I caught a bit of a debate on TV the other day about parenting classes. A viewer had tweeted the comment,
“If you need to go to parenting classes, you shouldn’t be a parent.”
It’s that exact attitude and stigma, why I haven’t told very many people that recently I did a parenting class. Like it’s something I should be ashamed of. But the comment made me angry because it is pure ignorance.
Kids don’t come with a manual
Aren’t we all winging it when it comes to parenting? Trying to trust our instincts. Making mistakes. But ultimately trying our best to be the best parent we can be, and raise decent semi self sufficient mini humans.
We all had pre-conceived ideas about having kids. But when the reality kicks in, it is nothing like we expected. It’s a million times better and a million times worse than we could ever have imagined, or been prepared for. I don’t know anyone who is ever the parent they imagined the would be.
When I had my second child I felt a lot more confident that I knew what I was doing second time round. But guess what? There are bits that you totally forget about. Meconium nappies were banished to that dark recess of my brain for things that you never want to think about ever again. It nestled there between memories of drinking Mad Dog and the movie The Revenant. And guess what else? The second one is a completely different child to the first one. What worked for one won’t necessarily work for the other. It’s all a giant conspiracy that the babies have to keep us on our toes and tie us in knots!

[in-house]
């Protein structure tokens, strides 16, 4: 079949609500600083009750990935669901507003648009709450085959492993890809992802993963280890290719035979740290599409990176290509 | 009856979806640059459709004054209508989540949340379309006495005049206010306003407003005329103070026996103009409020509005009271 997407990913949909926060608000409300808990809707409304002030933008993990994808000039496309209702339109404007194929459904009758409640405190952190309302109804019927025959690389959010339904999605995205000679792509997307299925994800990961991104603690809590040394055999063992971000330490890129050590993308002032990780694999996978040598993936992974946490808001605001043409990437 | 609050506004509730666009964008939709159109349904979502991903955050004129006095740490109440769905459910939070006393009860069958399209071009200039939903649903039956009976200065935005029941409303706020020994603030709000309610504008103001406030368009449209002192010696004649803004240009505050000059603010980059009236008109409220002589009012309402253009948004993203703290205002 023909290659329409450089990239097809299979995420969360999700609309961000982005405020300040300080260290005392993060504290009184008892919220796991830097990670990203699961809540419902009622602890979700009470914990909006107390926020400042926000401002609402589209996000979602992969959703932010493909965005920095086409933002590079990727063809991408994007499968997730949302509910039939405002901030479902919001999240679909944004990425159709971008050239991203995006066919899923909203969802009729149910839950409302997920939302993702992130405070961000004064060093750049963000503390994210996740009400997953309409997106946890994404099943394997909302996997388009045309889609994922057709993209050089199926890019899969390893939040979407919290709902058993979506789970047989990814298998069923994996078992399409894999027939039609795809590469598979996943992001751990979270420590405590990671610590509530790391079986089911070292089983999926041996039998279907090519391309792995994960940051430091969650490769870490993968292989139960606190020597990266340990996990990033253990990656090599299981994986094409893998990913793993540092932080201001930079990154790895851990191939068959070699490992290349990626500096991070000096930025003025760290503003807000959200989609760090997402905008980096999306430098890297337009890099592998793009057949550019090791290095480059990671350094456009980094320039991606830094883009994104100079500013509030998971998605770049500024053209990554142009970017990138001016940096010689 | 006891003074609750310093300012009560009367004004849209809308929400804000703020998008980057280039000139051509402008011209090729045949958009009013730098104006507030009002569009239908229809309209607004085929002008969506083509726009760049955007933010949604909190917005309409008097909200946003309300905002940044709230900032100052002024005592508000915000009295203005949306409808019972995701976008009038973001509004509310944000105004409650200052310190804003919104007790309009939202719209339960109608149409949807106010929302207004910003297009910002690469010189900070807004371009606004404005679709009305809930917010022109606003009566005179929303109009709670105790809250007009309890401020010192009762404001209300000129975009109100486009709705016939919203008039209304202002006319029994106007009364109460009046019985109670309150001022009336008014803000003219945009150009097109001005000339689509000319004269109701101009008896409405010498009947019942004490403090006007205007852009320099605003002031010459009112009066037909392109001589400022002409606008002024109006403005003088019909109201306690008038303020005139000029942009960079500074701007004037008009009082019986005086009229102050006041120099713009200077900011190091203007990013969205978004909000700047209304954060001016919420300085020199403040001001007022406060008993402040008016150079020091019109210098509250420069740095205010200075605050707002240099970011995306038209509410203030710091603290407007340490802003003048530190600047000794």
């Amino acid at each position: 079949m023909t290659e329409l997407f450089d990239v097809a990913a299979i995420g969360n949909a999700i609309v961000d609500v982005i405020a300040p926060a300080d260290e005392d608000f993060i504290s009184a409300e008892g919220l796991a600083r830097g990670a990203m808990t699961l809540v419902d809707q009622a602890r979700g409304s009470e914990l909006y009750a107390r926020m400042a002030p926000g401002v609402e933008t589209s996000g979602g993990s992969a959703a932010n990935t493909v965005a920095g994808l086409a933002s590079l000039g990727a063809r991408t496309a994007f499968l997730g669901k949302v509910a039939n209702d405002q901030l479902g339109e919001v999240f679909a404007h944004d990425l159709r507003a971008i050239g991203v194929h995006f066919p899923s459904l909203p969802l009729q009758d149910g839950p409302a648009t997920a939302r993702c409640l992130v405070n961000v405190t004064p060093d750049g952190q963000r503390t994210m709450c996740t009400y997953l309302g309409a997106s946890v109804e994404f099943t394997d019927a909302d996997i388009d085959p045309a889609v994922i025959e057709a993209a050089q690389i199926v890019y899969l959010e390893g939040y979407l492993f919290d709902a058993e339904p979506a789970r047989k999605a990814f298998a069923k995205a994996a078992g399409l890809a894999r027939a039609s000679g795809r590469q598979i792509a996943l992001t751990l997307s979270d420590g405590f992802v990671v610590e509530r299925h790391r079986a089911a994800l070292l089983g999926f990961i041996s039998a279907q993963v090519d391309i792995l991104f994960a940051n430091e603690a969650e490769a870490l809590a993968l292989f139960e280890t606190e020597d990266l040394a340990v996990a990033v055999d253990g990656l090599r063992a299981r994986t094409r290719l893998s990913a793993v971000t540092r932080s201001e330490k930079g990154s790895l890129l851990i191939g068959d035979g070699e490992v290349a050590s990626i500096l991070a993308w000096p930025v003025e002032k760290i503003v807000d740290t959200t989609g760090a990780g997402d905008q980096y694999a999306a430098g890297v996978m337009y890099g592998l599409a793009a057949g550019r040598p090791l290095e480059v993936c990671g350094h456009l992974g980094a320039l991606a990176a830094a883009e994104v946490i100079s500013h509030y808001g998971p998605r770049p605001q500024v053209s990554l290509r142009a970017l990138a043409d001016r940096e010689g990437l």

When I was pregnant I went along to antenatal classes to learn techniques to help me in labour. Why is it any different going along to a parenting class to help me with parenting?
“I don’t need someone telling me how to raise my kids”
A completely pre-conceived idea as to what parenting classes are about. Because nobody is telling you how to raise your kids. In fact everyone in the class understands different households have different rules and priorities and that’s completely normal. You look at the theories and deconstruct them and apply what will work for you as a family. We are all different and that is something that should be celebrated.
Plus we are all grown adults. It isn’t like being in a classroom at school (apart from the fact that you are in a classroom at school). Nobody is dictating what you should do. It’s about open discussions and listening to each other like actual grown ups.
What’s wrong with learning?
I was one of those kids who loved school. I enjoy learning new things. I’m an academic geek at heart. I’m currently nursing a heavy addiction to TED talks.
My point is, I don’t think it’s ever a bad thing to learn new skills and want to better yourself. It’s certainly not something you should be berated and put down for.
It’s ok to ask for help
If we are completely honest, we’ve all had those moments as a parent where we think; I don’t know what to do here, I don’t like the way I am handling this, or shit, I got that really wrong. And if you say you haven’t had any moments like that, quite frankly I don’t believe you, because man these kids can throw some curve balls.
Why not take a class to get some help with those moments or situations? Isn’t it what we try and drill into new mums, and in fact our own children? It’s ok to ask for help. So we shouldn’t be looking down on those people who are accepting help.
Why I took the course